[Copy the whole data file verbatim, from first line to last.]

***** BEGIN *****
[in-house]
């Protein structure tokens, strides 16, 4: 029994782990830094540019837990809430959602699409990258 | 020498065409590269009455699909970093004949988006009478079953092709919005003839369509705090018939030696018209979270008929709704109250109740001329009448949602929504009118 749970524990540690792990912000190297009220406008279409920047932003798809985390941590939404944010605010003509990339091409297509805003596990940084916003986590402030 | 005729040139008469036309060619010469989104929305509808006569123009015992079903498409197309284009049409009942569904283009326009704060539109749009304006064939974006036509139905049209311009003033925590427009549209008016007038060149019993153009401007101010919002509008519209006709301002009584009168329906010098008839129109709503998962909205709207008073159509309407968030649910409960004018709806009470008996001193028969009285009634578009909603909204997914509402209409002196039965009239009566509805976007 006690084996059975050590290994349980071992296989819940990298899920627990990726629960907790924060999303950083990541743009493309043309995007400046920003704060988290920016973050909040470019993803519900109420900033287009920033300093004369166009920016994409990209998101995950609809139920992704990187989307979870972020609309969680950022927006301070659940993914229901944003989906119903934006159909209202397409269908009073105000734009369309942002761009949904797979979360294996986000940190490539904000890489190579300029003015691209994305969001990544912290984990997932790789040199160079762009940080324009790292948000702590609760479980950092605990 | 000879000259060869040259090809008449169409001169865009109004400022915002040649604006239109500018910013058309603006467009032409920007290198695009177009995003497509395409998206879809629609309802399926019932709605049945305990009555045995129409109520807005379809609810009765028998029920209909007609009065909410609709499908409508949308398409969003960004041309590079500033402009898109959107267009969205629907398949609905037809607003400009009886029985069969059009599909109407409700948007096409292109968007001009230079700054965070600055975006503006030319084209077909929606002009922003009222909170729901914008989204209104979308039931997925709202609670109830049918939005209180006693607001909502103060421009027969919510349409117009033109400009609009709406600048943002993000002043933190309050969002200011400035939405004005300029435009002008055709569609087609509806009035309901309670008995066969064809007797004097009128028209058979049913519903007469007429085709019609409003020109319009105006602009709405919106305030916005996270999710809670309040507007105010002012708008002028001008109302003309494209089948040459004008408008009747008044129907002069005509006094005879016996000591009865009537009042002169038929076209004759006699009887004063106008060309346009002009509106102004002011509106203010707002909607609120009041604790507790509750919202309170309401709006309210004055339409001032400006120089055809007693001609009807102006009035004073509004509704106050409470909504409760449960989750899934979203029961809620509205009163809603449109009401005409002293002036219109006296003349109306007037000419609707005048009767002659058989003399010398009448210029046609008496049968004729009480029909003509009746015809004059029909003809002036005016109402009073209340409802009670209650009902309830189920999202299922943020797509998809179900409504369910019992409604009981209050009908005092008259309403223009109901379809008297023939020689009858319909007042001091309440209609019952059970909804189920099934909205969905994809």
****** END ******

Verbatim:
[in-house]
């Protein structure tokens, strides 16, 4: 029994782990830094540019837990809430959602699409990258 | 020498065409590269009455699909970093004949988006009478079953092709919005003839369509705090018939030696018209979270008929709704109250109740001329009448949602929504009118 749970524990540690792990912000190297009220406008279409920047932003798809985390941590939404944010605010003509990339091409297509805003596990940084916003986590402030 | 005729040139008469036309060619010469989104929305509808006569123009015992079903498409197309284009049409009942569904283009326009704060539109749009304006064939974006036509139905049209311009003033925590427009549209008016007038060149019993153009401007101010919002509008519209006709301002009584009168329906010098008839129109709503998962909205709207008073159509309407968030649910409960004018709806009470008996001193028969009285009634578009909603909204997914509402209409002196039965009239009566509805976007 006690084996059975050590290994349980071992296989819940990298899920627990990726629960907790924060999303950083990541743009493309043309995007400046920003704060988290920016973050909040470019993803519900109420900033287009920033300093004369166009920016994409990209998101995950609809139920992704990187989307979870972020609309969680950022927006301070659940993914229901944003989906119903934006159909209202397409269908009073105000734009369309942002761009949904797979979360294996986000940190490539904000890489190579300029003015691209994305969001990544912290984990997932790789040199160079762009940080324009790292948000702590609760479980950092605990 | 000879000259060869040259090809008449169409001169865009109004400022915002040649604006239109500018910013058309603006467009032409920007290198695009177009995003497509395409998206879809629609309802399926019932709605049945305990009555045995129409109520807005379809609810009765028998029920209909007609009065909410609709499908409508949308398409969003960004041309590079500033402009898109959107267009969205629907398949609905037809607003400009009886029985069969059009599909109407409700948007096409292109968007001009230079700054965070600055975006503006030319084209077909929606002009922003009222909170729901914008989204209104979308039931997925709202609670109830049918939005209180006693607001909502103060421009027969919510349409117009033109400009609009709406600048943002993000002043933190309050969002200011400035939405004005300029435009002008055709569609087609509806009035309901309670008995066969064809007797004097009128028209058979049913519903007469007429085709019609409003020109319009105006602009709405919106305030916005996270999710809670309040507007105010002012708008002028001008109302003309494209089948040459004008408008009747008044129907002069005509006094005879016996000591009865009537009042002169038929076209004759006699009887004063106008060309346009002009509106102004002011509106203010707002909607609120009041604790507790509750919202309170309401709006309210004055339409001032400006120089055809007693001609009807102006009035004073509004509704106050409470909504409760449960989750899934979203029961809620509205009163809603449109009401005409002293002036219109006296003349109306007037000419609707005048009767002659058989003399010398009448210029046609008496049968004729009480029909003509009746015809004059029909003809002036005016109402009073209340409802009670209650009902309830189920999202299922943020797509998809179900409504369910019992409604009981209050009908005092008259309403223009109901379809008297023939020689009858319909007042001091309440209609019952059970909804189920099934909205969905994809």